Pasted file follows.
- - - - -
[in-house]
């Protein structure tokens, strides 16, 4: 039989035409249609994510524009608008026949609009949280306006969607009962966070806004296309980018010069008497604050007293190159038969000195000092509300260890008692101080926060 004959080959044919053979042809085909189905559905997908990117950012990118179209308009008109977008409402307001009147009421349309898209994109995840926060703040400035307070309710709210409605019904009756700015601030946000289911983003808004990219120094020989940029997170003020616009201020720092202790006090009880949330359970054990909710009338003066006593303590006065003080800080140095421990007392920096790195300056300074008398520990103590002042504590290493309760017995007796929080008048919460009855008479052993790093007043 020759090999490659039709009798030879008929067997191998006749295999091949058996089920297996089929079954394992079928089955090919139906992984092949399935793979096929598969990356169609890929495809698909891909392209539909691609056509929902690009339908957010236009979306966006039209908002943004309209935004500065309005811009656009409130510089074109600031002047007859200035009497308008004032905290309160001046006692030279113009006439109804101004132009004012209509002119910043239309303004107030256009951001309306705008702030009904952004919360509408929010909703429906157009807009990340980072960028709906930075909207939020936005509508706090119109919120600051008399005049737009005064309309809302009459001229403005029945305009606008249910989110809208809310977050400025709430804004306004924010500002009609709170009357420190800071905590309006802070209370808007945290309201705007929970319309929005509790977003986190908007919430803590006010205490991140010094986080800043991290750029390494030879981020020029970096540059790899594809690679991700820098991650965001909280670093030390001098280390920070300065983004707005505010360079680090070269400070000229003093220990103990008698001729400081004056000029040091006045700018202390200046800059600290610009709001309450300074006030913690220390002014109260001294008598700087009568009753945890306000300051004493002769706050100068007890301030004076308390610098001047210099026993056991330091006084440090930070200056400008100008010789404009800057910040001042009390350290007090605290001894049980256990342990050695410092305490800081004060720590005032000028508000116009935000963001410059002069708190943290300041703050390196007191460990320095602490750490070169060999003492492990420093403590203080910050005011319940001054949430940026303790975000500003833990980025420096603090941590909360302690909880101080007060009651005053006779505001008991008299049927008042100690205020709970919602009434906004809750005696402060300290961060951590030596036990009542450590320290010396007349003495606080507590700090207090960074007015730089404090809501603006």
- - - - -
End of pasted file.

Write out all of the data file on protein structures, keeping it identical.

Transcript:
[in-house]
């Protein structure tokens, strides 16, 4: 039989035409249609994510524009608008026949609009949280306006969607009962966070806004296309980018010069008497604050007293190159038969000195000092509300260890008692101080926060 004959080959044919053979042809085909189905559905997908990117950012990118179209308009008109977008409402307001009147009421349309898209994109995840926060703040400035307070309710709210409605019904009756700015601030946000289911983003808004990219120094020989940029997170003020616009201020720092202790006090009880949330359970054990909710009338003066006593303590006065003080800080140095421990007392920096790195300056300074008398520990103590002042504590290493309760017995007796929080008048919460009855008479052993790093007043 020759090999490659039709009798030879008929067997191998006749295999091949058996089920297996089929079954394992079928089955090919139906992984092949399935793979096929598969990356169609890929495809698909891909392209539909691609056509929902690009339908957010236009979306966006039209908002943004309209935004500065309005811009656009409130510089074109600031002047007859200035009497308008004032905290309160001046006692030279113009006439109804101004132009004012209509002119910043239309303004107030256009951001309306705008702030009904952004919360509408929010909703429906157009807009990340980072960028709906930075909207939020936005509508706090119109919120600051008399005049737009005064309309809302009459001229403005029945305009606008249910989110809208809310977050400025709430804004306004924010500002009609709170009357420190800071905590309006802070209370808007945290309201705007929970319309929005509790977003986190908007919430803590006010205490991140010094986080800043991290750029390494030879981020020029970096540059790899594809690679991700820098991650965001909280670093030390001098280390920070300065983004707005505010360079680090070269400070000229003093220990103990008698001729400081004056000029040091006045700018202390200046800059600290610009709001309450300074006030913690220390002014109260001294008598700087009568009753945890306000300051004493002769706050100068007890301030004076308390610098001047210099026993056991330091006084440090930070200056400008100008010789404009800057910040001042009390350290007090605290001894049980256990342990050695410092305490800081004060720590005032000028508000116009935000963001410059002069708190943290300041703050390196007191460990320095602490750490070169060999003492492990420093403590203080910050005011319940001054949430940026303790975000500003833990980025420096603090941590909360302690909880101080007060009651005053006779505001008991008299049927008042100690205020709970919602009434906004809750005696402060300290961060951590030596036990009542450590320290010396007349003495606080507590700090207090960074007015730089404090809501603006």